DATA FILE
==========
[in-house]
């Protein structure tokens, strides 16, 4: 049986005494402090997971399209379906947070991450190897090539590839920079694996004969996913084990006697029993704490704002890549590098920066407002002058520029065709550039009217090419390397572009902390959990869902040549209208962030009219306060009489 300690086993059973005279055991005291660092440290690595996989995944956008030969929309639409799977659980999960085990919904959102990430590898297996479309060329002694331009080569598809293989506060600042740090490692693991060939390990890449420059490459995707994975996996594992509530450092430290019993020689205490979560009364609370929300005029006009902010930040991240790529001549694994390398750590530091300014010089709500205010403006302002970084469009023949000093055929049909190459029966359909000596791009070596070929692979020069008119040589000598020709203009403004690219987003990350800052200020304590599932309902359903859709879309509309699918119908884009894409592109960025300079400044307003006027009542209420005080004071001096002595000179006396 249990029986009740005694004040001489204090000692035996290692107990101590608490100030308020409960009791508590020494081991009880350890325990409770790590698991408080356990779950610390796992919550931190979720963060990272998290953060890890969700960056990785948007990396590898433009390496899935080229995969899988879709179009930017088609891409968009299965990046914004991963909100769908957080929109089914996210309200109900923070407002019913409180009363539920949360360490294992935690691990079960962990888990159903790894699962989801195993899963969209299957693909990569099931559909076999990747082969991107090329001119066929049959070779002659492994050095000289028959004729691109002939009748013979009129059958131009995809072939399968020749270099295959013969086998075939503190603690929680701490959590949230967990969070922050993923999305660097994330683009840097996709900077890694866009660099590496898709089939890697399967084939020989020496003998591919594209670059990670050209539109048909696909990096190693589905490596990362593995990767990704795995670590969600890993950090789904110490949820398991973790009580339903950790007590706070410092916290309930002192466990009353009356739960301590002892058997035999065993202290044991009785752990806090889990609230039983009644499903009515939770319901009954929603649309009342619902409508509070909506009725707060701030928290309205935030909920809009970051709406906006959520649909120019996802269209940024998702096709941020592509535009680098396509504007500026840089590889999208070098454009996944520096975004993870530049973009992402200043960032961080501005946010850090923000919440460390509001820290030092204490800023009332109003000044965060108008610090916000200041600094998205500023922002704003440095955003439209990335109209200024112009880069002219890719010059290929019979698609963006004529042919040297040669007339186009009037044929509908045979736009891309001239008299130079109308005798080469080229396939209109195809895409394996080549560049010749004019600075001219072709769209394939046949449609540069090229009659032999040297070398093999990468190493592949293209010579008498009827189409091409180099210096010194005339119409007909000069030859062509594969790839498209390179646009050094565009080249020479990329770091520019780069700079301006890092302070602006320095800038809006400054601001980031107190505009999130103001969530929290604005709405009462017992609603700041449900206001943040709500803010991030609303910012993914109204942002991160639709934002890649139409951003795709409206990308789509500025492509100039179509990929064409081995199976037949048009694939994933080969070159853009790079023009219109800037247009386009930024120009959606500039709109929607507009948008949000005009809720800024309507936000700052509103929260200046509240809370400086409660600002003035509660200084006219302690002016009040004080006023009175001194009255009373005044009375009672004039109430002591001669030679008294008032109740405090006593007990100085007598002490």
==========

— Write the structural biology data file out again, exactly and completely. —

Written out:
[in-house]
């Protein structure tokens, strides 16, 4: 049986005494402090997971399209379906947070991450190897090539590839920079694996004969996913084990006697029993704490704002890549590098920066407002002058520029065709550039009217090419390397572009902390959990869902040549209208962030009219306060009489 300690086993059973005279055991005291660092440290690595996989995944956008030969929309639409799977659980999960085990919904959102990430590898297996479309060329002694331009080569598809293989506060600042740090490692693991060939390990890449420059490459995707994975996996594992509530450092430290019993020689205490979560009364609370929300005029006009902010930040991240790529001549694994390398750590530091300014010089709500205010403006302002970084469009023949000093055929049909190459029966359909000596791009070596070929692979020069008119040589000598020709203009403004690219987003990350800052200020304590599932309902359903859709879309509309699918119908884009894409592109960025300079400044307003006027009542209420005080004071001096002595000179006396 249990029986009740005694004040001489204090000692035996290692107990101590608490100030308020409960009791508590020494081991009880350890325990409770790590698991408080356990779950610390796992919550931190979720963060990272998290953060890890969700960056990785948007990396590898433009390496899935080229995969899988879709179009930017088609891409968009299965990046914004991963909100769908957080929109089914996210309200109900923070407002019913409180009363539920949360360490294992935690691990079960962990888990159903790894699962989801195993899963969209299957693909990569099931559909076999990747082969991107090329001119066929049959070779002659492994050095000289028959004729691109002939009748013979009129059958131009995809072939399968020749270099295959013969086998075939503190603690929680701490959590949230967990969070922050993923999305660097994330683009840097996709900077890694866009660099590496898709089939890697399967084939020989020496003998591919594209670059990670050209539109048909696909990096190693589905490596990362593995990767990704795995670590969600890993950090789904110490949820398991973790009580339903950790007590706070410092916290309930002192466990009353009356739960301590002892058997035999065993202290044991009785752990806090889990609230039983009644499903009515939770319901009954929603649309009342619902409508509070909506009725707060701030928290309205935030909920809009970051709406906006959520649909120019996802269209940024998702096709941020592509535009680098396509504007500026840089590889999208070098454009996944520096975004993870530049973009992402200043960032961080501005946010850090923000919440460390509001820290030092204490800023009332109003000044965060108008610090916000200041600094998205500023922002704003440095955003439209990335109209200024112009880069002219890719010059290929019979698609963006004529042919040297040669007339186009009037044929509908045979736009891309001239008299130079109308005798080469080229396939209109195809895409394996080549560049010749004019600075001219072709769209394939046949449609540069090229009659032999040297070398093999990468190493592949293209010579008498009827189409091409180099210096010194005339119409007909000069030859062509594969790839498209390179646009050094565009080249020479990329770091520019780069700079301006890092302070602006320095800038809006400054601001980031107190505009999130103001969530929290604005709405009462017992609603700041449900206001943040709500803010991030609303910012993914109204942002991160639709934002890649139409951003795709409206990308789509500025492509100039179509990929064409081995199976037949048009694939994933080969070159853009790079023009219109800037247009386009930024120009959606500039709109929607507009948008949000005009809720800024309507936000700052509103929260200046509240809370400086409660600002003035509660200084006219302690002016009040004080006023009175001194009255009373005044009375009672004039109430002591001669030679008294008032109740405090006593007990100085007598002490």